For example, the biggest push in networking today is segmentation. When you segment a network and block off access, some applications or services will simply just break in a zero trust environment. And you have to architect for that and tool for that. Some applications have consoles that may not be in line with zero trust principles, or they offer internal backdoors to smooth the operations of the application. And managing resources and services in the cloud requires new and complex consoles to administer. This is often overlooked as well.
If you’ve ever looked at the Azure or an AWS console, there are dozens of consoles and tools to administer everything from a virtual machine or a virtual private network, identity management, to how containers are used, to database deployment, and to how networking is used. So having a complete long-term strategy to perform all these prescriptive actions, relative to Active Directory lifecycle management, is going to be a key success factor for any zero trust deployment across on-prem and cloud infrastructures.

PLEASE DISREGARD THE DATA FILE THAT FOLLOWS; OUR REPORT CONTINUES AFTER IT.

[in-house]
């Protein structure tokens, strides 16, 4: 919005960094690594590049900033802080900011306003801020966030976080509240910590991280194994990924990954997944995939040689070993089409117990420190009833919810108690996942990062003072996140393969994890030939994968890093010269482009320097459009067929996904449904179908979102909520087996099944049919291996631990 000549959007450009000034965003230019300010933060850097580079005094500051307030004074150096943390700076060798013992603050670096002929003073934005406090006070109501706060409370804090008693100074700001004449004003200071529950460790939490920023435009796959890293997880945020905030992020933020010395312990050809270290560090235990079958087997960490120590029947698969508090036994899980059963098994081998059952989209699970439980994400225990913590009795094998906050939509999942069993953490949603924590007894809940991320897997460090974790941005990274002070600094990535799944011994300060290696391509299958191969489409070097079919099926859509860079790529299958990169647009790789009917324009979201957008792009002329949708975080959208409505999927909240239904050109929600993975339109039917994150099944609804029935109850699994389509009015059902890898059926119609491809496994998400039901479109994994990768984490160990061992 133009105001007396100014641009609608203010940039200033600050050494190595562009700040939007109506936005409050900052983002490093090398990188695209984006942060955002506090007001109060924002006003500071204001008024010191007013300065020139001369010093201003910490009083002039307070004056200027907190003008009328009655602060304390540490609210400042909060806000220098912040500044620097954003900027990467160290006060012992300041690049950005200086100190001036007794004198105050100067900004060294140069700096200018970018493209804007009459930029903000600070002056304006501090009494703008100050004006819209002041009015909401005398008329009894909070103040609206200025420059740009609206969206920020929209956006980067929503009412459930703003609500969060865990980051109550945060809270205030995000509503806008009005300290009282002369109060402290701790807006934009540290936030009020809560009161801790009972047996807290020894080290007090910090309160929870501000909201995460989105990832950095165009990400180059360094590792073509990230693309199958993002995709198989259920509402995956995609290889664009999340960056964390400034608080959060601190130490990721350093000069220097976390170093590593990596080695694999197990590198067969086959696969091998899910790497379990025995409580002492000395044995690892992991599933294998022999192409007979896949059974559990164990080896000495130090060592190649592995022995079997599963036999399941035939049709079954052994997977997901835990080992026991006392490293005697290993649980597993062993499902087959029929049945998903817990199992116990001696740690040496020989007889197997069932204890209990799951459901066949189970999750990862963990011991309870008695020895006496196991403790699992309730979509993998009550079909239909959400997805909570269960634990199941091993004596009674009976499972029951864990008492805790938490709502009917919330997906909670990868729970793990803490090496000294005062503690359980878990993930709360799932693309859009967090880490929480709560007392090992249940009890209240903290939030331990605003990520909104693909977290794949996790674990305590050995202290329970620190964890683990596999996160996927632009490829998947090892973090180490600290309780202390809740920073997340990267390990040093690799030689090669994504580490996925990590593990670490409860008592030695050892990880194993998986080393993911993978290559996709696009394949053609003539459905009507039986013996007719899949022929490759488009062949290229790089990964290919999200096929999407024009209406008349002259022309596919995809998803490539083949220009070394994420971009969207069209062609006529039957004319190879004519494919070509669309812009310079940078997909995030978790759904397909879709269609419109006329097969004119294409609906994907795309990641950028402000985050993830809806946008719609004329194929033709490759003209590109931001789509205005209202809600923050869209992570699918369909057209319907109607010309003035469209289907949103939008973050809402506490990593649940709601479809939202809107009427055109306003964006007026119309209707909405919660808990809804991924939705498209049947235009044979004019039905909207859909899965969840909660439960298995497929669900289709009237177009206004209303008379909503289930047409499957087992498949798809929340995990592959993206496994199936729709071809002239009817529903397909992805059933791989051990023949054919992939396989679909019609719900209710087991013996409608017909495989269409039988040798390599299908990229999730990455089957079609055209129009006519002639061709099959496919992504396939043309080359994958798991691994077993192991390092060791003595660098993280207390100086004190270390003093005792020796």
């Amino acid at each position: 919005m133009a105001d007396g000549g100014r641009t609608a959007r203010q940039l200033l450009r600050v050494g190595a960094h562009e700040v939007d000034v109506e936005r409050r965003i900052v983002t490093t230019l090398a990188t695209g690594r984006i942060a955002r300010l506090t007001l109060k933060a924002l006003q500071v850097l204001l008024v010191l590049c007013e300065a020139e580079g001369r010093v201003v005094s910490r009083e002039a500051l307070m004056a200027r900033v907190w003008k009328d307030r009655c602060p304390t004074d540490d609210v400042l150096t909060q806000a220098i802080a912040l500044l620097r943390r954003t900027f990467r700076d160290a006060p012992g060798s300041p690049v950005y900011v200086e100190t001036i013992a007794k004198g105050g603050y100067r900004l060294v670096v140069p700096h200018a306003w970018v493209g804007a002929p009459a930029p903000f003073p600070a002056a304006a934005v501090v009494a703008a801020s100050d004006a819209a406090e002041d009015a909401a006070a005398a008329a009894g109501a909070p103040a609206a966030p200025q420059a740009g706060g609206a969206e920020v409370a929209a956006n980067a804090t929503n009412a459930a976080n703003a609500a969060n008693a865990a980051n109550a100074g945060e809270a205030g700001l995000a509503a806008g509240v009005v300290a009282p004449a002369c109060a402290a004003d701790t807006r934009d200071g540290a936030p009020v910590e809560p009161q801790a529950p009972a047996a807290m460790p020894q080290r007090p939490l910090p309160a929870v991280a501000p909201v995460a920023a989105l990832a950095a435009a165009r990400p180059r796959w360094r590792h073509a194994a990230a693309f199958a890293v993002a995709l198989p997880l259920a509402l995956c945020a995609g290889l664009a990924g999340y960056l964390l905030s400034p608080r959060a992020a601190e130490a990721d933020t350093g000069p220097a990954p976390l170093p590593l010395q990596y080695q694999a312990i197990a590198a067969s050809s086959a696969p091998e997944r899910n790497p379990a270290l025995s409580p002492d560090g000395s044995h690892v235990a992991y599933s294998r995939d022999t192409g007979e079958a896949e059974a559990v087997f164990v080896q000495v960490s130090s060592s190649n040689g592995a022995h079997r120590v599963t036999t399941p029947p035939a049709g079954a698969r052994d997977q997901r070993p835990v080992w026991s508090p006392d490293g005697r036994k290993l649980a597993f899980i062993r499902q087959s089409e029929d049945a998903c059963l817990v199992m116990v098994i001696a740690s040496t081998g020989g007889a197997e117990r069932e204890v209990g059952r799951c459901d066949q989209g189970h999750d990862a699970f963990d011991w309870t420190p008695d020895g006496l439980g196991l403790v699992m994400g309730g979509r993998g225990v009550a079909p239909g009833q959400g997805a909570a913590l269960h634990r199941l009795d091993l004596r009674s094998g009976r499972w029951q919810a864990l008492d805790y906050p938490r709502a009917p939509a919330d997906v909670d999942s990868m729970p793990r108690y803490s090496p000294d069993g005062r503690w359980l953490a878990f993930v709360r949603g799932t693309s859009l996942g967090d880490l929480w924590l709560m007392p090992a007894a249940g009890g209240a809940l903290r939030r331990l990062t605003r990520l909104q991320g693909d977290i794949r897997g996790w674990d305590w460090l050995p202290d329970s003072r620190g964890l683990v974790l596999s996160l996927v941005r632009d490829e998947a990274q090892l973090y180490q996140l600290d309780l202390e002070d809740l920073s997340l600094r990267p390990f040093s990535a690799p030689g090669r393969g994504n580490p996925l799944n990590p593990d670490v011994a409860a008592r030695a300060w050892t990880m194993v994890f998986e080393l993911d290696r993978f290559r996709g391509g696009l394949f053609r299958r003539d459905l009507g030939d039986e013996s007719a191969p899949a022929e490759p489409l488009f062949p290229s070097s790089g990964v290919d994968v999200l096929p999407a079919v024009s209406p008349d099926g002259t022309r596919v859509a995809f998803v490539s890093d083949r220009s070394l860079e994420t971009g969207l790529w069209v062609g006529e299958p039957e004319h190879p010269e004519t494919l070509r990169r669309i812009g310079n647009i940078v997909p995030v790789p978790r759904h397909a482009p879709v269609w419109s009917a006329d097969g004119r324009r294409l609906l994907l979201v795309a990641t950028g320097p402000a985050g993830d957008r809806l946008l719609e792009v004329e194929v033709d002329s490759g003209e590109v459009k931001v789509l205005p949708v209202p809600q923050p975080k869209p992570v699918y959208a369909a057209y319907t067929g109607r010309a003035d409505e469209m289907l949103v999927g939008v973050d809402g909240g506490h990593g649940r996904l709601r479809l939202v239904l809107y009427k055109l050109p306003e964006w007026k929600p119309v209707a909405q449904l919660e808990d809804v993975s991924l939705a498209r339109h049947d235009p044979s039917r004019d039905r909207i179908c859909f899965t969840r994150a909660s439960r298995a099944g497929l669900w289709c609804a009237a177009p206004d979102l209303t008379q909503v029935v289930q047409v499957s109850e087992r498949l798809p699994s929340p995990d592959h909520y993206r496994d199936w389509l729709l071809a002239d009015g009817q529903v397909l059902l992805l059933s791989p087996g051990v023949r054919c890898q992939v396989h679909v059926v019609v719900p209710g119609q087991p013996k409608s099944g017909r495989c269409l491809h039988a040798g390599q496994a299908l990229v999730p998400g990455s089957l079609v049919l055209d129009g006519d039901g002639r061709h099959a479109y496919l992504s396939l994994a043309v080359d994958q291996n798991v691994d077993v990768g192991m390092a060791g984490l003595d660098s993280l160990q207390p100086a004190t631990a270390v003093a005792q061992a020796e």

“When you evaluate solution providers, agencies should consider and ascertain the breadth of those zero trust strategies from each vendor and their commitment to a progressive roadmap in supporting the defense needed in an ever evolving threat landscape.” -Chris Roberts
At Quest, we are open to assisting agencies in understanding what those best practices are, because they’re going to have to deal with both for quite some time to come.
GCH: What solutions are available to federal agencies that can assist them in developing and implementing their zero trust architectures?